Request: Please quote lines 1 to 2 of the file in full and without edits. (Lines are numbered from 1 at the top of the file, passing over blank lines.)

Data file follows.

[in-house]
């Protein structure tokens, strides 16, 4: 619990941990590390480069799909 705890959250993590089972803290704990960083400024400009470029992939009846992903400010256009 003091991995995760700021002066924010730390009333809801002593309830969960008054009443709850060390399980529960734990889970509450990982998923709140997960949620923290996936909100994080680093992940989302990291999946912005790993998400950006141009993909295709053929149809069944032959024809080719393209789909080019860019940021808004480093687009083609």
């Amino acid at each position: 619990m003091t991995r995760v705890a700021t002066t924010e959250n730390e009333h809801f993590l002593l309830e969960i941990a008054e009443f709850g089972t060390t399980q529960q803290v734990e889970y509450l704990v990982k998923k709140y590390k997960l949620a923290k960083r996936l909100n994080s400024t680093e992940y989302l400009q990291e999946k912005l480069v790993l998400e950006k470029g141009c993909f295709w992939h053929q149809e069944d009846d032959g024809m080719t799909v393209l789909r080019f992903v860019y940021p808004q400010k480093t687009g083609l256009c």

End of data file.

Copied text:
[in-house]
């Protein structure tokens, strides 16, 4: 619990941990590390480069799909 705890959250993590089972803290704990960083400024400009470029992939009846992903400010256009 003091991995995760700021002066924010730390009333809801002593309830969960008054009443709850060390399980529960734990889970509450990982998923709140997960949620923290996936909100994080680093992940989302990291999946912005790993998400950006141009993909295709053929149809069944032959024809080719393209789909080019860019940021808004480093687009083609």